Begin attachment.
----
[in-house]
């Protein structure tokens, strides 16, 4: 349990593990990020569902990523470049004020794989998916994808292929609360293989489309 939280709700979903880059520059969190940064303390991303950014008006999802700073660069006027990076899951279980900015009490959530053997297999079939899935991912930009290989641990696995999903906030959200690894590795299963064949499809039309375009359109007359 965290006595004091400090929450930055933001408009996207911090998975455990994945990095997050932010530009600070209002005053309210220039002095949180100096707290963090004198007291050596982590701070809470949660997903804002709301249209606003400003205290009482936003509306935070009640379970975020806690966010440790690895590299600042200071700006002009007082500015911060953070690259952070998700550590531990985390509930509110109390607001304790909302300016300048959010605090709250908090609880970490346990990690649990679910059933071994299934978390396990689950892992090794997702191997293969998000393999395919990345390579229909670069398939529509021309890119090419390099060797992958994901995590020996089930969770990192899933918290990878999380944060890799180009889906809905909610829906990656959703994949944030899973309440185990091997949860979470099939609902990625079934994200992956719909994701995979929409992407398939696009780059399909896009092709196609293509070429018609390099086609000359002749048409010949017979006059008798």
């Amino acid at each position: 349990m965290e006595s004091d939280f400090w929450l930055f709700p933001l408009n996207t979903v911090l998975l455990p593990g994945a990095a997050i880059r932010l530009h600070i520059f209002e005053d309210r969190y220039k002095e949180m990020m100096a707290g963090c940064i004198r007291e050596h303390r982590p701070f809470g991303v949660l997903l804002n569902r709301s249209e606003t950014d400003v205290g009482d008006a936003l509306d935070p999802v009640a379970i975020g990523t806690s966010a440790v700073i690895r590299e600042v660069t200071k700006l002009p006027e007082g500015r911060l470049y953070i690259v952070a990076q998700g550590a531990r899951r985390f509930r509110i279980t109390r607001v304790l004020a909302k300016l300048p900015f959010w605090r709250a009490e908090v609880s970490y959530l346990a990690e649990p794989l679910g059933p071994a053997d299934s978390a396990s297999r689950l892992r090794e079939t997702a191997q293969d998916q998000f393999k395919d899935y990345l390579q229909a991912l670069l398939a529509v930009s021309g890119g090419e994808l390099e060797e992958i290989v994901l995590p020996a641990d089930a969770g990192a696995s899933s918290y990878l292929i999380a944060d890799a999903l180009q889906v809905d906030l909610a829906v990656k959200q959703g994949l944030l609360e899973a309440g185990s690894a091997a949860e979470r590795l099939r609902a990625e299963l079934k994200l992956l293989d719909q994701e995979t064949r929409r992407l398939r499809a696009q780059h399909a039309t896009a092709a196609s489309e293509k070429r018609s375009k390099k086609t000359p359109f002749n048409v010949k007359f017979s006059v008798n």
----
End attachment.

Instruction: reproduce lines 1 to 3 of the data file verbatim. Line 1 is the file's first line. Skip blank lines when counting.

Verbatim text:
[in-house]
């Protein structure tokens, strides 16, 4: 349990593990990020569902990523470049004020794989998916994808292929609360293989489309 939280709700979903880059520059969190940064303390991303950014008006999802700073660069006027990076899951279980900015009490959530053997297999079939899935991912930009290989641990696995999903906030959200690894590795299963064949499809039309375009359109007359 965290006595004091400090929450930055933001408009996207911090998975455990994945990095997050932010530009600070209002005053309210220039002095949180100096707290963090004198007291050596982590701070809470949660997903804002709301249209606003400003205290009482936003509306935070009640379970975020806690966010440790690895590299600042200071700006002009007082500015911060953070690259952070998700550590531990985390509930509110109390607001304790909302300016300048959010605090709250908090609880970490346990990690649990679910059933071994299934978390396990689950892992090794997702191997293969998000393999395919990345390579229909670069398939529509021309890119090419390099060797992958994901995590020996089930969770990192899933918290990878999380944060890799180009889906809905909610829906990656959703994949944030899973309440185990091997949860979470099939609902990625079934994200992956719909994701995979929409992407398939696009780059399909896009092709196609293509070429018609390099086609000359002749048409010949017979006059008798």
């Amino acid at each position: 349990m965290e006595s004091d939280f400090w929450l930055f709700p933001l408009n996207t979903v911090l998975l455990p593990g994945a990095a997050i880059r932010l530009h600070i520059f209002e005053d309210r969190y220039k002095e949180m990020m100096a707290g963090c940064i004198r007291e050596h303390r982590p701070f809470g991303v949660l997903l804002n569902r709301s249209e606003t950014d400003v205290g009482d008006a936003l509306d935070p999802v009640a379970i975020g990523t806690s966010a440790v700073i690895r590299e600042v660069t200071k700006l002009p006027e007082g500015r911060l470049y953070i690259v952070a990076q998700g550590a531990r899951r985390f509930r509110i279980t109390r607001v304790l004020a909302k300016l300048p900015f959010w605090r709250a009490e908090v609880s970490y959530l346990a990690e649990p794989l679910g059933p071994a053997d299934s978390a396990s297999r689950l892992r090794e079939t997702a191997q293969d998916q998000f393999k395919d899935y990345l390579q229909a991912l670069l398939a529509v930009s021309g890119g090419e994808l390099e060797e992958i290989v994901l995590p020996a641990d089930a969770g990192a696995s899933s918290y990878l292929i999380a944060d890799a999903l180009q889906v809905d906030l909610a829906v990656k959200q959703g994949l944030l609360e899973a309440g185990s690894a091997a949860e979470r590795l099939r609902a990625e299963l079934k994200l992956l293989d719909q994701e995979t064949r929409r992407l398939r499809a696009q780059h399909a039309t896009a092709a196609s489309e293509k070429r018609s375009k390099k086609t000359p359109f002749n048409v010949k007359f017979s006059v008798n």